25 April 2016

5 Reasons Why ‘The Huntsman: Winter’s War’ Won’t Match the Original

“Snow White and the Huntsman” debuted to $56.2 million in 2012, but the prequel will bring in about half or less.

Universal’s “The Huntsman: Winter’s War” most likely won’t live up to its predecessor “Snow White and the Huntsman,” which debuted to $56.2 million when it opened in 2012.

Instead, the prequel in which Kristen Stewart doesn’t star is tracking for $20 million to $25 million, according to analysts. That’s less than half of the first movie, and bad reviews and bad timing are partly to blame for its lower tracking.

It’s important to note, however, that the budget for the prequel is significantly lower than that of “Snow White and the Huntsman.” The first film had a budget of $170 million, while the new film was produced on a $115 million budget.

The fantasy movie follows the war between Evil Queen Ravenna, played by Charlize Theron, and her little sister, the Ice Queen (Blunt). The Ice Queen raises an army of soldiers with one rule: they can’t fall in love. But Eric (Chris Hemsworth) and Sarah (Jessica Chastain) do, much to the dismay of the Ice Queen, but they must put their differences aside to fight Ravenna.

So why will “The Huntsman” make significantly less its opening weekend than its predecessor? See five reasons below.

1. No Kristen Stewart … and No Snow White
Kristen Stewart starring as Snow White was the main draw for many people going to see the 2012 film, as Stewart’s fanbase grew tremendously after “Twilight.” Now that she isn’t starring in the prequel, fans are opting out. Moreover, there is no Snow White in a movie that is somewhat related to the original fairytale. In fact, there is no Snow White flashback (or flash forward) in the new film, either, we just briefly hear about how well things are going in her happy kingdom.
The first film was unique in the sense that it was a female-driven action fantasy film. That element is now gone, and many critics are describing the film as a “Game of Thrones,” “Frozen,” and J. R. R. Tolkien mashup instead.

2. It’s a Prequel
Prequels are hard to sell in general and it’s very difficult to the match the original one, says BoxOffice.com’s senior analyst, Shawn Robbins. Jeff Bock, senior analyst at Exhibitor Relations, added, “any suspense is gone out the window. For example, we know that Charlize Theron survives, because she’s in the next movie.”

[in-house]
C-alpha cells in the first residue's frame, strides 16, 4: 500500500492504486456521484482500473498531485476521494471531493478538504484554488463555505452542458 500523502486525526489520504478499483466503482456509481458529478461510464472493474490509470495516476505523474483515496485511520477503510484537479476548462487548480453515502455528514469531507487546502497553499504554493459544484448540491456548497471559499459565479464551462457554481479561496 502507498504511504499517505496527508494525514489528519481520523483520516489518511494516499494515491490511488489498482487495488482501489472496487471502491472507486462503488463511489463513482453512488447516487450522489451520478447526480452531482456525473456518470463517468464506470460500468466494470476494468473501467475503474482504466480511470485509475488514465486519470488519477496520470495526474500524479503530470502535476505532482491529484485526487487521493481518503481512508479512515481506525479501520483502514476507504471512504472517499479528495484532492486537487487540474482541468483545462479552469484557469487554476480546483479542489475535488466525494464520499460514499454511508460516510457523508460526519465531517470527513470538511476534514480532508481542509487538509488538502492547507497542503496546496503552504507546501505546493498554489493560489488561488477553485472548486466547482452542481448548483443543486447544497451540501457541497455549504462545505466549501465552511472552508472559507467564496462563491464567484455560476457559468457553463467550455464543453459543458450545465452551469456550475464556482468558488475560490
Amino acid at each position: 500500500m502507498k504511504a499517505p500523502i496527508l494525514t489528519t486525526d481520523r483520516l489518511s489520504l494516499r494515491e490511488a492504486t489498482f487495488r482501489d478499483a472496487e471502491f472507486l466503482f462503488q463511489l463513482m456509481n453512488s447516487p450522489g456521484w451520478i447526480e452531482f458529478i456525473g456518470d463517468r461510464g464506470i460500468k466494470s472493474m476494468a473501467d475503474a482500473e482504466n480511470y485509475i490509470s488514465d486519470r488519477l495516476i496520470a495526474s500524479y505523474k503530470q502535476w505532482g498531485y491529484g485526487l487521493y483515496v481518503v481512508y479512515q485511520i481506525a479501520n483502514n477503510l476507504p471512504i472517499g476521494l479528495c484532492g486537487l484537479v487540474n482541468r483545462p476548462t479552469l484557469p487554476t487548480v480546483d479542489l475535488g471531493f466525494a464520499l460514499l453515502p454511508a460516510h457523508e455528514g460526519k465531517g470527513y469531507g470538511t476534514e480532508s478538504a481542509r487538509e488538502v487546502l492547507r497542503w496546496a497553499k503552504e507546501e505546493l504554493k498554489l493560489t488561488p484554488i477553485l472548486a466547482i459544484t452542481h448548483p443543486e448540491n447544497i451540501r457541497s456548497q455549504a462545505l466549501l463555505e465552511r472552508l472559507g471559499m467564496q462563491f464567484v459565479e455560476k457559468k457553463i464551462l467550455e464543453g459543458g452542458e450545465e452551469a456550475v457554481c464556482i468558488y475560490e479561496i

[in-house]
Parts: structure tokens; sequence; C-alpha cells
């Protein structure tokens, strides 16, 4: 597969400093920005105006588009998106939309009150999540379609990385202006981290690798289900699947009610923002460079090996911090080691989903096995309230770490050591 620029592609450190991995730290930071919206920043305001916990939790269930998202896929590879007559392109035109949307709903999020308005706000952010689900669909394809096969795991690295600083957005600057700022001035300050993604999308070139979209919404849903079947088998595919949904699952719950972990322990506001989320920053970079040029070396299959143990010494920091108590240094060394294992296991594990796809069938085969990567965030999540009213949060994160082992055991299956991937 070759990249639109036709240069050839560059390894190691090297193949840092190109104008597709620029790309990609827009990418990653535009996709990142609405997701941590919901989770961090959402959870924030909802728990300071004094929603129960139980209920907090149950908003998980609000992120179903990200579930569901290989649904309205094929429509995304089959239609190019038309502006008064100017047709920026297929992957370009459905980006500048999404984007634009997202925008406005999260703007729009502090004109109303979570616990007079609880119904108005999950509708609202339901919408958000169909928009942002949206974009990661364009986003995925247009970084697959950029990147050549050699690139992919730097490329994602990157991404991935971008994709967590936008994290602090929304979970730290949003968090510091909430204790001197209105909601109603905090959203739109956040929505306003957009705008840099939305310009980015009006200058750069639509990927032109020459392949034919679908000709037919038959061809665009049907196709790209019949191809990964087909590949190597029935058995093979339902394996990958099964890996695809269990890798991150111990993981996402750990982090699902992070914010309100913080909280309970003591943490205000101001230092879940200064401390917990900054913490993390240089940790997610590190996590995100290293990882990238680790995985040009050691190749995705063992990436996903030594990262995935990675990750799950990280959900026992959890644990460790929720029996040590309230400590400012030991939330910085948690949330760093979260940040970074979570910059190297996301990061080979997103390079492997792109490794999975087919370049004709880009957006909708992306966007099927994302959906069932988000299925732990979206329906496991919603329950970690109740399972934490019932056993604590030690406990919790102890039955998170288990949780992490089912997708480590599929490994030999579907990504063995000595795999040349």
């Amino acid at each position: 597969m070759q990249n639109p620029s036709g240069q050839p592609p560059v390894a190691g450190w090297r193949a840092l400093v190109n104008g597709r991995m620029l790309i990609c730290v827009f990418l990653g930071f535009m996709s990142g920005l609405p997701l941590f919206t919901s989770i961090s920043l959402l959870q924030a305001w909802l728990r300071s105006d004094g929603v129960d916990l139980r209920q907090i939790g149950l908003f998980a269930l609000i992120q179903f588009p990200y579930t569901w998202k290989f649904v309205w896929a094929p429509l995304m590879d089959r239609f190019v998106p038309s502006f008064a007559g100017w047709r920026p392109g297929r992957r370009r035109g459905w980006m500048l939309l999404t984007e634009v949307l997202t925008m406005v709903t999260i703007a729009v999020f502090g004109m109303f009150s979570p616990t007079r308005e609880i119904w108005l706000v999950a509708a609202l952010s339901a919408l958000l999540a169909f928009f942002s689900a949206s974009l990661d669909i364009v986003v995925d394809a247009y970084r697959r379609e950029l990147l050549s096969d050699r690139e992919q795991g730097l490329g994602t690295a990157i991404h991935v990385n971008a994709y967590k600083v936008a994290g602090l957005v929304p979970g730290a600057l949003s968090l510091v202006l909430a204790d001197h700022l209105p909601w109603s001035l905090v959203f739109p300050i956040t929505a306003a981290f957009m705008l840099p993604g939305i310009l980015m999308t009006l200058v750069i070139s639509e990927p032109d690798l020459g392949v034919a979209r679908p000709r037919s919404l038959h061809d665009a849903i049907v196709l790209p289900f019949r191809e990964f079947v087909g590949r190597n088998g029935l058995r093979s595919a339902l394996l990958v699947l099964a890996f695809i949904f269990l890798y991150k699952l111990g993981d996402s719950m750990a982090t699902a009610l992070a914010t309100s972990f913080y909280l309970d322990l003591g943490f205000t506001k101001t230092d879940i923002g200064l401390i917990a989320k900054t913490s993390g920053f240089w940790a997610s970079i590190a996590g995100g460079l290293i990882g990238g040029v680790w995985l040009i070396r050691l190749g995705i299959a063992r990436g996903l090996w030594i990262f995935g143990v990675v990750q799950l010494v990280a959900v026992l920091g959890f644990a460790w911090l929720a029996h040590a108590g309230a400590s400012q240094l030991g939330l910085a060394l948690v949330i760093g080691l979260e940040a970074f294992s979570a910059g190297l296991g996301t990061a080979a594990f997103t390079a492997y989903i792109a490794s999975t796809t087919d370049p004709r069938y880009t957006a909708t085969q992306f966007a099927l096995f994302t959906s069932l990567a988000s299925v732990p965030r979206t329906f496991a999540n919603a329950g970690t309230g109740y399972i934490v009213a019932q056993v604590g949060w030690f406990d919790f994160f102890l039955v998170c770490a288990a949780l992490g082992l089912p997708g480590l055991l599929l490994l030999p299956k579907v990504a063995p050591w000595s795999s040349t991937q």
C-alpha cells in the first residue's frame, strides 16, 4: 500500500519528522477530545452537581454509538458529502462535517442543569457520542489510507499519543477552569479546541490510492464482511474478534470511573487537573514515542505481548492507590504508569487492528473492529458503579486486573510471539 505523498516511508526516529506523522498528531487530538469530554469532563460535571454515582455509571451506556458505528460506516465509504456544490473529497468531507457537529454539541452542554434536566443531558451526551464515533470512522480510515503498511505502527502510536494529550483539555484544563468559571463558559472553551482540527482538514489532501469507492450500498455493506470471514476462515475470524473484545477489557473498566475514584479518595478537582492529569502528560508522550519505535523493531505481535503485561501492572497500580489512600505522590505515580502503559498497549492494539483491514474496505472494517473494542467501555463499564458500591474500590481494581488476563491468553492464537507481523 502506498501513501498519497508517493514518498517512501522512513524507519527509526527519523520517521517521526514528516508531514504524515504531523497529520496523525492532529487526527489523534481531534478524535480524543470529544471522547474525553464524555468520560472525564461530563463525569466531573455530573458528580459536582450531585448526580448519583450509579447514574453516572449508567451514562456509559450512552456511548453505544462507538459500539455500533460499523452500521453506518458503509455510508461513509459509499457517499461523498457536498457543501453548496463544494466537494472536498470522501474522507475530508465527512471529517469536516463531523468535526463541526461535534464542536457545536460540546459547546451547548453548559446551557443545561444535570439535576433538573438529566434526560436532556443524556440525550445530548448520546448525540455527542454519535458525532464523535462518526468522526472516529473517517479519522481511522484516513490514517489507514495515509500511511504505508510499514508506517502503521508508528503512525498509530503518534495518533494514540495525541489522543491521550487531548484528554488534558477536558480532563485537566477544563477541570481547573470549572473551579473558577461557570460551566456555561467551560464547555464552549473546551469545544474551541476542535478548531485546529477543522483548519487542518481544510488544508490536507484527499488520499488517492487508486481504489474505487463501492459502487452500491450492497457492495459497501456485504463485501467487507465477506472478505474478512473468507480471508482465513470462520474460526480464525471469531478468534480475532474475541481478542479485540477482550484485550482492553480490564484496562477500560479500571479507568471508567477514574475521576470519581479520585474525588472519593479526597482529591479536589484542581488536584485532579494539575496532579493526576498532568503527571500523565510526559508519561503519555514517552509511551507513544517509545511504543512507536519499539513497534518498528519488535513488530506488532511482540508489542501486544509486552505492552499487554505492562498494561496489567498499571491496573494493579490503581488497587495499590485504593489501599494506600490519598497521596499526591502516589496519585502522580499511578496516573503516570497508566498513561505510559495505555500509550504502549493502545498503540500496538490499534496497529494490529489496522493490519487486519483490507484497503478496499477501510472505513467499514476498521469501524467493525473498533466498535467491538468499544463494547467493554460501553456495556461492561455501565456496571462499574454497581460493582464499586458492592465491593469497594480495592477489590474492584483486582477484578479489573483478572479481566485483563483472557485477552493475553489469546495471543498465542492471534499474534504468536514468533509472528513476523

3. Chris Hemsworth Doesn’t Attract Audiences
The flop of “In the Heart of the Sea” proved that Chris Hemsworth doesn’t necessarily draw people to the movie theaters. Produced on a $100 million budget, it only made $25 million domestically and $93.8 million worldwide. “Blackhat” didn’t even crack $10 million. “Rush” made $26.9 million on a budget of $45 million. Of course, when he’s part of the Avengers cast, he makes bank, but when Hemsworth doesn’t don his God/superhero costume, he isn’t attractive to moviegoers.

4. It’s Sandwiched Between Two Huge Blockbusters
Disney’s “The Jungle Book” opened last week to a whopping $103 million. Given its stellar word of mouth, the film will do solid work at the box office in its second weekend, with experts only anticipating a 45 percent drop for the Jon Favreau-directed film.
“No one will go see ‘The Huntsman’ because ‘Jungle Book’ is the main attraction,” Bock said.
Two weeks after “Huntsman” opens, one of the biggest movies of the year is hitting theaters: “Captain America: Civil War.” The third film in the franchise is looking at a massive $200 million opening. Even Keegan-Michael Key and Jordan Peele‘s “Keanu,” debuting next weekend, is likely to storm past “Huntsman” with a projected $19 million debut, according to BoxOffice.com. A huge percent drop-off for “Huntsman” is extremely likely.

5. Bad Reviews
Reviews have been anything but good. Currently scoring 19 percent on Rotten Tomatoes, critics are attacking the film’s mixed target audience and lack of a plot line.
“The Huntsman: Winter’s War’ is all fairly silly, but unfortunately the filmmakers don’t quite realize it — along with banning love, decent gags seem to have been outlawed, too,” wrote TheWrap film critic Jason Solomons.

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